Using Race Committee Knowledge To Help You Succeed on the Racecourse
It’s pretty clear that without race committees, we wouldn’t have sailboat racing. They set our marks, let us know what the course will be, and keep track of our finishes. At the end of a regatta, podium finishers thank them for their efforts.
But as with any relationship, putting a little more into it lets you get a lot more out of it. There are two primary ways to do this: by putting yourself in their shoes and by using what the RC knows to help you succeed.
Volunteering: Help Racing, Help Yourself!
The vast majority of race committees are made up of volunteers, and they can always use more! Having more active sailors on race committee leads to better racing for the simple fact that there are more hands to perform the many tasks—but also because active sailors bring savvy minds to the effort.
Sailing and race committee-ing are two different adventures. There’s a world of knowledge that top-notch RC folks know that most sailors don’t think about when they head out to the race course. Spending time with those RC minds can help you as you consider how to get around the race course.
In addition to theory about wind and currents, you’ll gain practical knowledge in your time volunteering. From the process of how the race committee shares information (notices of race, sailing instructions, amendments, and such) and how they are shared with racers (especially in Covid-safe ways), to the nitty-gritty (how an RC properly changes or shortens a course, when they can move a starting mark, and a refresher on all those signal flags!), it’s a terrific immersive experience.
Use What They Know: Gain Advantages!
Now that you’ve spent some time on RC, you know the kind of chatter that happens over the radio to make racing possible and the kind of decisions they need to make to set up an effective race course. Channel that kind of conversation into your head, and let that be input into your decision making.
Some of those decisions can be pretty big picture and can help you decide how to attack the starting line and first beat in a way that’s right for you. For example, in a large fleet to “encourage” the fleet to more effectively distribute themselves across the starting line to avoid the classic bunching up at the signal boat end of the line, the RC may favor the pin end by a few degrees. Or if there’s a lot of current flowing mostly perpendicular to the course, they may favor one end of the line. Being savvy to look for those advantages at the start can help set you up for a boost when the starting gun fires.
Similarly, keeping “how would the RC think about this” in mind on course settings relative to wind shifts can be helpful. In an oscillating breeze, the weather mark can’t magically be in the perfect spot all the time. Knowing the range through which the breeze is shifting and considering where the mark is set in that range can help you decide which side of the course to work on the first beat. In a persistent shift, think about where the breeze is now and where it’s expected to trend. Some race committees may “overachieve,” dropping the weather mark in anticipation of breeze that hasn’t yet materialized. Know that RC is taking wind readings throughout their time on the water. If they move the weather mark to the right for your second beat and you don’t know why, there just could be a righty shift in your future.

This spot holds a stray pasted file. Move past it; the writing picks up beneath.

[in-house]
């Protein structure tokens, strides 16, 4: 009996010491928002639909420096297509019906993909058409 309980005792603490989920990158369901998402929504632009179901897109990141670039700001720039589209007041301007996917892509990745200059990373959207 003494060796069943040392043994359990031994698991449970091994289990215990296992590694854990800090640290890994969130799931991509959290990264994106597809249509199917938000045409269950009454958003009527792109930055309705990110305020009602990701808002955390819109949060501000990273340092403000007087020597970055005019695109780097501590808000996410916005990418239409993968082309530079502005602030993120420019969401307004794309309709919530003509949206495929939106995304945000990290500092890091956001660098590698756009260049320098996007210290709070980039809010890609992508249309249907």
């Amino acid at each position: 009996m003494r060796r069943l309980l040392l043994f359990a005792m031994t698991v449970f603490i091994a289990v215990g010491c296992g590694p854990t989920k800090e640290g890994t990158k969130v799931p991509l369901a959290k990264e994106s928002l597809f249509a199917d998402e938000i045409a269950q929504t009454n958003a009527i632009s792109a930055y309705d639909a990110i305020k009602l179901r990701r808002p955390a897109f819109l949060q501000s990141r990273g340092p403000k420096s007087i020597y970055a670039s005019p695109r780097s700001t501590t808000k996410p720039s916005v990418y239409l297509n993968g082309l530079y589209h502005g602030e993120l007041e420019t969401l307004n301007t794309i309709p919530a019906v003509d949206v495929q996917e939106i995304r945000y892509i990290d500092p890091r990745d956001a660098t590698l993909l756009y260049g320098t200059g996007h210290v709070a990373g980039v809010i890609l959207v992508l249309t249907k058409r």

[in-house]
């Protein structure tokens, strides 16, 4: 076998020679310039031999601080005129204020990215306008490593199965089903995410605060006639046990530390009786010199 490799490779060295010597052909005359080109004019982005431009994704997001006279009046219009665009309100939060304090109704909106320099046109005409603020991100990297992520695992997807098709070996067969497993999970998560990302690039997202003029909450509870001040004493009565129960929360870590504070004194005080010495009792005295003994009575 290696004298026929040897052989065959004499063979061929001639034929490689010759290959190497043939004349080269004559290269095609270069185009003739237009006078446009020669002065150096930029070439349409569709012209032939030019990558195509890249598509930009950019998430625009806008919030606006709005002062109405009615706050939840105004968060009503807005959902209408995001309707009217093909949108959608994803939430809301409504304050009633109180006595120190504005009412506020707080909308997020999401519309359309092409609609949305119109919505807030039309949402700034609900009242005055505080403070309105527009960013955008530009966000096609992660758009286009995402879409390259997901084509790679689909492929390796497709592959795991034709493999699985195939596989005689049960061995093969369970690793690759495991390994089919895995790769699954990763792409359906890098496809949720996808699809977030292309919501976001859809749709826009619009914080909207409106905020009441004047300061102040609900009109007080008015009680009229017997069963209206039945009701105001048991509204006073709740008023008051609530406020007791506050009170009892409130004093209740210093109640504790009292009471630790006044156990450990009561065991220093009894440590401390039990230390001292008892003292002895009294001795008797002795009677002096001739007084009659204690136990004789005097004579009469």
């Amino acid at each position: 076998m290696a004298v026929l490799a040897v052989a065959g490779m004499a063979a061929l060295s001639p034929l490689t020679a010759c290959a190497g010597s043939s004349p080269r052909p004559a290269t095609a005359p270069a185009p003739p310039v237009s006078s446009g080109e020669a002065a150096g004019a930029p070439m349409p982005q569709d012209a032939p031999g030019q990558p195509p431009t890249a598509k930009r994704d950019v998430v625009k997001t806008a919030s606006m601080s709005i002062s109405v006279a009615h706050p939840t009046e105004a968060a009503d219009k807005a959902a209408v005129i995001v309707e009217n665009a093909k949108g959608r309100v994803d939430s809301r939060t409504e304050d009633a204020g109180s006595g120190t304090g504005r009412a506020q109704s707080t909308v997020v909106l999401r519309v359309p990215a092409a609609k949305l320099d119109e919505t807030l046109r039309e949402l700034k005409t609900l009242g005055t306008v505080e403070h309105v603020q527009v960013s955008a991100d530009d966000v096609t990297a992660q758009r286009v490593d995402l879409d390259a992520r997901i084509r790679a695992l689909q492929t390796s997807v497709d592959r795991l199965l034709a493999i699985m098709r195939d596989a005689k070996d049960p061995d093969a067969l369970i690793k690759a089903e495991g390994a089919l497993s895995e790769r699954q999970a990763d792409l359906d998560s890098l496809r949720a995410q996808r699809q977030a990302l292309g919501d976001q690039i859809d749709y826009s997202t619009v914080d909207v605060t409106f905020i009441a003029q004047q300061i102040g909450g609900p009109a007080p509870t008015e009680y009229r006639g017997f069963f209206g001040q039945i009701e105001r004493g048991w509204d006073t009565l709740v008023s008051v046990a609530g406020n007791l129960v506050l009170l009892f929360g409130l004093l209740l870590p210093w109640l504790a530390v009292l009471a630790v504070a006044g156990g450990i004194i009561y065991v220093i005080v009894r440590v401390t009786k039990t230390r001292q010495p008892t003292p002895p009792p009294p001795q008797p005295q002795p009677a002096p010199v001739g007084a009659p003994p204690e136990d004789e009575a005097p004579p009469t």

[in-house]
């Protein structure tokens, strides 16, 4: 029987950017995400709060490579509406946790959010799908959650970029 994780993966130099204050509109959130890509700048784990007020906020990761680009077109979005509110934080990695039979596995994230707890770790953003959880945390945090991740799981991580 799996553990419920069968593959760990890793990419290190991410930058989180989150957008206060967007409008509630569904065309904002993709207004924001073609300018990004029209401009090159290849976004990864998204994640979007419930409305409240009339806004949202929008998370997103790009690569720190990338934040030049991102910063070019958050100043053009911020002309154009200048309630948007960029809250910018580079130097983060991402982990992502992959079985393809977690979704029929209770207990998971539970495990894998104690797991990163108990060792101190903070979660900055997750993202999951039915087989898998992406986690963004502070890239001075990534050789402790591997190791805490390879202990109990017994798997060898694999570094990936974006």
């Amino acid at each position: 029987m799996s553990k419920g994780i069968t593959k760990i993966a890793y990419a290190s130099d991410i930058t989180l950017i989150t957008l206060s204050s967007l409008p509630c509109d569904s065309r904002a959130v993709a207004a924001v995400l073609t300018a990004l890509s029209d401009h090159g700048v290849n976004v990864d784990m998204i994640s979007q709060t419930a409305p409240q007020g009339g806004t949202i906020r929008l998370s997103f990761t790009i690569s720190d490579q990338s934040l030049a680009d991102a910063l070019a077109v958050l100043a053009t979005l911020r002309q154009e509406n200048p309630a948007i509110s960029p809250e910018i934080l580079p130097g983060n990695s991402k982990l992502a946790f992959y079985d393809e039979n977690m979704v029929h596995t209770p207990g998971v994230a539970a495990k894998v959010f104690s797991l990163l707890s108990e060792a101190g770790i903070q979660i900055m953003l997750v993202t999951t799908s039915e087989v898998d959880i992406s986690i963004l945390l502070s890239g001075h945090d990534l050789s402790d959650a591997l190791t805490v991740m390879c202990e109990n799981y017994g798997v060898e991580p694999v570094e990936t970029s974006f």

On a much more local scale, the RC can “tell” you helpful information. For example, is there current that might push you over the line, or is it running along the line, creating potential openings at one end or the other? You can look for current flow around both the signal boat and the pin end of the line. You can also check to see whether the flags flying on an anchored signal boat are flying straight back or whether they’re angled to one side. If angled, it may be that current is pushing the hull of the boat—but of course the flags still fly with the breeze. (Be sure to check whether the signal boat has set a second anchor to hold the boat in a certain direction!)
Some classes allow competitors to carry and listen to RC conversations on radios while racing. If they do, take them up on the offer! You can learn a lot about the race course and get a heads-up on when they are going in to the next starting sequence.
So much of sailboat racing is about communication. When developing your relationship with the race committee, be sure to say two things: “thank you” and “when can I volunteer with you?”
~By Kim Couranz